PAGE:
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Buttermere, Lake District National Park, UK

Buttermere is a lake in the Lake District in North West England. The adjacent village of Buttermere takes its name from the lake. Historically in Cumberland, the lake is now within the county of Cumbria. Owned by the National Trust, it forms part of its Buttermere and Ennerdale property. 

The lake is 1.25 miles (2,010 m) long by 0.25 miles (400 m) wide, and is 75 feet (23 m) deep.[1] It has an elevation above sea level of 329 feet (100 m). It is situated towards the head of the valley of the River Cocker and is surrounded by fells, notably the High Stile range to the south west, Robinson to the north-east, Fleetwith Pike and Haystacks to the south-east and Grasmoor to the north-west.

The village of Buttermere stands at the north-western end of the lake, and beyond this is Crummock Water. There is a path around the lake which is about 4.5 miles (7.2 km) long, and at one point runs through a rock tunnel beneath the locality of Hassness. Access is by road, from Cockermouth in the north-west; from Borrowdale via the Honister Pass; or from Braithwaite and the Newlands Valley via Newlands Hause.


From his hidden stronghold at Buttermere, it is said that Jarl Buthar conducted a campaign of running resistance against the Norman invaders, from the time of William the Conqueror's Harrying of the North in 1069 right up until the early 12th century. In 1072 King William set up a garrison at Carlisle, but the isolated garrison needed constant reinforcement and supplies. It is claimed that the Cumbrians fought a guerrilla war against the Normans for almost half a century, attacking supply wagons, ambushing patrols and inflicting great losses upon them in terms of money, material and men.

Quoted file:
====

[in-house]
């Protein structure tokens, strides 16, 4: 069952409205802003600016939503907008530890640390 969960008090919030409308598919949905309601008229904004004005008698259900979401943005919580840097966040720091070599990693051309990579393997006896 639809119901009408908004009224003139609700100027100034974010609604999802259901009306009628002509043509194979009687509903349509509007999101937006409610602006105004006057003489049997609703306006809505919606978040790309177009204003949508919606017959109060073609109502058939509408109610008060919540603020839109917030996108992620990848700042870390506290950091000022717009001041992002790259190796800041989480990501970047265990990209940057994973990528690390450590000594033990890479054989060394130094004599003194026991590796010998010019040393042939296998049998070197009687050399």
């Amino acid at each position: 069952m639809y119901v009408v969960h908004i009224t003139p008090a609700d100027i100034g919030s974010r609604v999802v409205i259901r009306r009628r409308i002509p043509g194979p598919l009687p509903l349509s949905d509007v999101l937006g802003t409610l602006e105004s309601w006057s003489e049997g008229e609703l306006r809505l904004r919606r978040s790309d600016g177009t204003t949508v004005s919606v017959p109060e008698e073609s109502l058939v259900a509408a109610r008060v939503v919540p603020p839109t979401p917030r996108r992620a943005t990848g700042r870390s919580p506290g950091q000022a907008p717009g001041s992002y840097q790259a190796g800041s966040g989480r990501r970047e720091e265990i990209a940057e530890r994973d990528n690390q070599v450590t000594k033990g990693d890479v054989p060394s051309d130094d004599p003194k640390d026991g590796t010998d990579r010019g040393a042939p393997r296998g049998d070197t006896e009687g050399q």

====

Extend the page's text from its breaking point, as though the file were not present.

The extent to which Jarl Buthar is a semi-mythological figure is unclear. He is apparently mentioned in 12th-century Norman documents, but much of his story appears to be based on local legend and archaeology, later enhanced by Nicholas Size's popular dramatised history (see below).

Jarl Boethar's campaign and a final battle at Rannerdale (c.f. Ferguson, "Ragnar's dale") between the Normans and the Anglo-Scandinavian Cumbrians led by the Jarl is the subject of a dramatised history by Nicholas Size, called The Secret Valley: The Real Romance of Unconquered Lakeland, published in 1930.

Rosemary Sutcliff's YA novel Shield Ring, published in 1956, imagines the lives of Jarl Buthar and his band of Cumbrian rebels, and their last stand against the forces of a Norman army under the command of Ranulf le Meschin, Lord of Carlisle and later Earl of Chester, nearly 50 years after the Norman Conquest of England in 1066. It was clearly inspired by Nicholas Size's history, which it closely follows.

Mary Robinson (1778–1837), known as the "Maid of Buttermere" and the subject of Melvyn Bragg's novel of that name, was the daughter of the landlord of the Fish Inn in Buttermere village.

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